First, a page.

Data Integrity needs to be taken seriously in the pharmaceutical industry today and always! The FDA has issued many Warning Letters and Import Alerts to dosage form and Active Pharmaceutical Ingredient (API) manufacturers in the past several years. Manufacturers need to understand that once FDA finds some of your data to be unreliable, then they consider all your data unreliable. Many companies continue to use paper records [21 CFR Part 11 does not require you to use electronic records] and this is acceptable.
Problems have been found recently with the lack of compliance with chromatographic data acquisition systems used in quality control laboratories to test the potency of drugs and API. These data systems such as LIMS and Empower must be validated to comply with the regulations in 21 CFR Part 11. Electronic audit trails include those that track creation, modification, or deletion of data (such as processing parameters and results), those that track actions at the record or system level, such as attempts to access the system or rename or delete a file.
The Data Integrity regulations have been official since 1997. These new regulations have enabled a new industry to sprout, 21 CFR Part 11 compliant hardware and software. In addition to the hardware and software companies, consulting companies specifically focused on Data Integrity Compliance have also arisen. Please use caution as these electronic data systems must be validated at your site, using your systems, to truly claim that these systems are validated. Do not just take the vendor’s word for it that their data systems are compliant with this new regulation.
FDA expects that data to be reliable and accurate. CGMP regulations and guidance allow for flexible and risk-based strategies to prevent and detect data integrity issues. Firms should implement meaningful and effective strategies to manage their data integrity risks. This should be based upon their process understanding and knowledge management of technologies and business models. In recent years, FDA has increasingly observed CGMP violations involving data integrity during CGMP inspections. This is troubling because ensuring data integrity is an important component of Industry’s responsibility to ensure the safety, efficacy, and quality of drugs, and of FDA’s ability to protect the public health. Not to mention compliance with FDA regulations is the most sound business model for success.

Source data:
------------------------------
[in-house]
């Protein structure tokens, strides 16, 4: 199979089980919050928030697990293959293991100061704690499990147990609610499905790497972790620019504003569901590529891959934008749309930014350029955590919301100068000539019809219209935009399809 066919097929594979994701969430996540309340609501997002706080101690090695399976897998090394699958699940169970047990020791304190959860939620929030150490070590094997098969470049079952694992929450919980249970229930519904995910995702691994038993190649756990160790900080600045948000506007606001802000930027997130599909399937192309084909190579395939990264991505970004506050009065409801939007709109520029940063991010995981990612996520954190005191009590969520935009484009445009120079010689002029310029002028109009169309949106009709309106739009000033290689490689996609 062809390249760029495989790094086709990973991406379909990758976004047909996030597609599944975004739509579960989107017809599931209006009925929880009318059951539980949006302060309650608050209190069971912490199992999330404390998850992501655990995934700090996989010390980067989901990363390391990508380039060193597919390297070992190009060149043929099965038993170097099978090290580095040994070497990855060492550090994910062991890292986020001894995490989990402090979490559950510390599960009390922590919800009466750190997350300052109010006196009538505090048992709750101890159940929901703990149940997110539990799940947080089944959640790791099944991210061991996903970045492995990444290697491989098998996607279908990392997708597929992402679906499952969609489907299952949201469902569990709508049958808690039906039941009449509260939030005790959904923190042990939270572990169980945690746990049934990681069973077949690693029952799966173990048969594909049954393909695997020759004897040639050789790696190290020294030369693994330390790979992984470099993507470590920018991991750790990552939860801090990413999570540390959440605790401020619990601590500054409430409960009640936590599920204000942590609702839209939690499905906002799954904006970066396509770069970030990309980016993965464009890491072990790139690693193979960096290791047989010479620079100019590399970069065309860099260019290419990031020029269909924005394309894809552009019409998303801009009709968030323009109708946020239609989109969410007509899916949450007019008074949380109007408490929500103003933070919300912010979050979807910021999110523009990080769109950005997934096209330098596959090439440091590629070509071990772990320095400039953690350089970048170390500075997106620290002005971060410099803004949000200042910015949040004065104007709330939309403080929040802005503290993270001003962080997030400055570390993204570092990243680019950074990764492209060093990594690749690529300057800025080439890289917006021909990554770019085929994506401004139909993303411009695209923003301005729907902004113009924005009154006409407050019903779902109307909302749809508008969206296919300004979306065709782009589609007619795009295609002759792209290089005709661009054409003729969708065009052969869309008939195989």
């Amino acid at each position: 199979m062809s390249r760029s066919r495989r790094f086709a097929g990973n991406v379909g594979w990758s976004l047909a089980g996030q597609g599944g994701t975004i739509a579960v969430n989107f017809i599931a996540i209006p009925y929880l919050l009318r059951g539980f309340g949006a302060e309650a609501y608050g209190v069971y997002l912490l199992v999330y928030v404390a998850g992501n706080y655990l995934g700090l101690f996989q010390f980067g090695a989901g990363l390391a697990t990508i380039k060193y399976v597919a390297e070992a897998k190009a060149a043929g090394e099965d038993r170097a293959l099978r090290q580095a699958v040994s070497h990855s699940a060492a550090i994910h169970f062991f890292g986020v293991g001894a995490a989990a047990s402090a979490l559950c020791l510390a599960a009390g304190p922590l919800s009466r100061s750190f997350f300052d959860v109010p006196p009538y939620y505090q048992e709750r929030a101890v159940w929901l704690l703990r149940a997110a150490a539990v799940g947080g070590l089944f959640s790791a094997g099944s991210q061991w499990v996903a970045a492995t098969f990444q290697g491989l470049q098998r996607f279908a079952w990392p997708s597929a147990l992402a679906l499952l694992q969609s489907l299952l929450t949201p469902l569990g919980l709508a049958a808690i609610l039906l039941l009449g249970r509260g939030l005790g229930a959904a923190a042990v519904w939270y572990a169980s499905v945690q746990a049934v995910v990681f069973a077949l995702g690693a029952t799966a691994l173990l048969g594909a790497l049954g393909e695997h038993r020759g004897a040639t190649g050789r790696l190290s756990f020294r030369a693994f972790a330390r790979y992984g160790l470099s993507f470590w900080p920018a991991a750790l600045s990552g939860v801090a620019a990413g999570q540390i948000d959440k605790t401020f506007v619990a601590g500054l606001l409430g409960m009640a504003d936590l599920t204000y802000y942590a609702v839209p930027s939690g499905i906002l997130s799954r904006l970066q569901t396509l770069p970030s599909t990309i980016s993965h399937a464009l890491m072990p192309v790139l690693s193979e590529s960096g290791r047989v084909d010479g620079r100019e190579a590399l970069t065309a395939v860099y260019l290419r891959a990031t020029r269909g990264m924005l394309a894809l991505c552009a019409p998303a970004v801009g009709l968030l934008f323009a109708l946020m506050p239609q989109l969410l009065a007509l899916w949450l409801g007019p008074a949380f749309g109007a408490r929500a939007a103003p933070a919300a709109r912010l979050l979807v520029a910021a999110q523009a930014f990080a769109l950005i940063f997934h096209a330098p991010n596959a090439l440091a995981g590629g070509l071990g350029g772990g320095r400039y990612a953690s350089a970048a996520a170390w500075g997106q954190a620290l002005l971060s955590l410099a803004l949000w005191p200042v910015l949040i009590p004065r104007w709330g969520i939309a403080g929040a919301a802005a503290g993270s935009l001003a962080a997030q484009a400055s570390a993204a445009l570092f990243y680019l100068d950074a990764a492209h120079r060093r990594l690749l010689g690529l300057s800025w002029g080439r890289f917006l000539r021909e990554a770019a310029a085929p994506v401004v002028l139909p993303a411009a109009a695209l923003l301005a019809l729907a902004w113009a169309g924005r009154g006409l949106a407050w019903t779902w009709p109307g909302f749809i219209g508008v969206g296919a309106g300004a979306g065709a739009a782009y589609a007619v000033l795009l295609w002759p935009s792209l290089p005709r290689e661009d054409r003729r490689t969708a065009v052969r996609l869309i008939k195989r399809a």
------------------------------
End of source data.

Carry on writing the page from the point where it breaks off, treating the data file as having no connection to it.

The following statement is taken from a Warning Letter issued to a foreign manufacturer in 2016:
Our inspection revealed that your firm selectively omitted CGMP records directly related to the testing and manufacturing of your products. You are responsible for the accuracy and integrity of the data generated by your firm. A firm must maintain all raw data generated during each testing and manufacturing operation, including graphs, charts, and spectra from laboratory instrumentation. You must properly identify these records to demonstrate that each released batch was manufactured in accordance with validated parameters, was tested appropriately, and met release specifications. Your firm’s executive management is responsible for ensuring the quality and safety of your products. Implementing adequate controls and systems to prevent omission and manipulation of laboratory data is at the foundation of fulfilling this critical responsibility.
FDA’s Guidance for Industry on Data Integrity and Compliance With CGMP is available at http://www.fda.gov/downloads/drugs/guidancecomplianceregulatoryinformation/ guidances/ucm495891.pdf
This guidance contains a wealth of information, which will help companies understand the definitions and requirements regarding data integrity. FDA’s Introduction to this guidance is included as follows: The purpose of this guidance is to clarify the role of data integrity in current good manufacturing practice (CGMP) for drugs, as required in 21 CFR parts 210, 211. This guidance provides the Agency’s current thinking on the creation and handling of data in accordance with CGMP requirements. These data integrity regulations are included in 21 CFR Part: 11 Electronic Records; Electronic Signatures. This URL includes the 21 CFR Part 11 regulations: https://www.accessdata.fda.gov/scripts/cdrh/cfdocs/cfcfr/CFRSearch.cfm?CFRPart=11
As always, consultants with expertise in data integrity, such as EAS Consulting Group, can provide the independent third-party validation that your company needs to ensure processes and procedures are accurately testing the data in question and that data is yielding meaningful results needed to verify integrity and validation. As mentioned, once FDA finds some data to be unreliable it considers all data to be unreliable. Full compliance with 21 CFR 11 will enable FDA to have trust that your data results and ultimately products are safe to market in the US, saving time and money.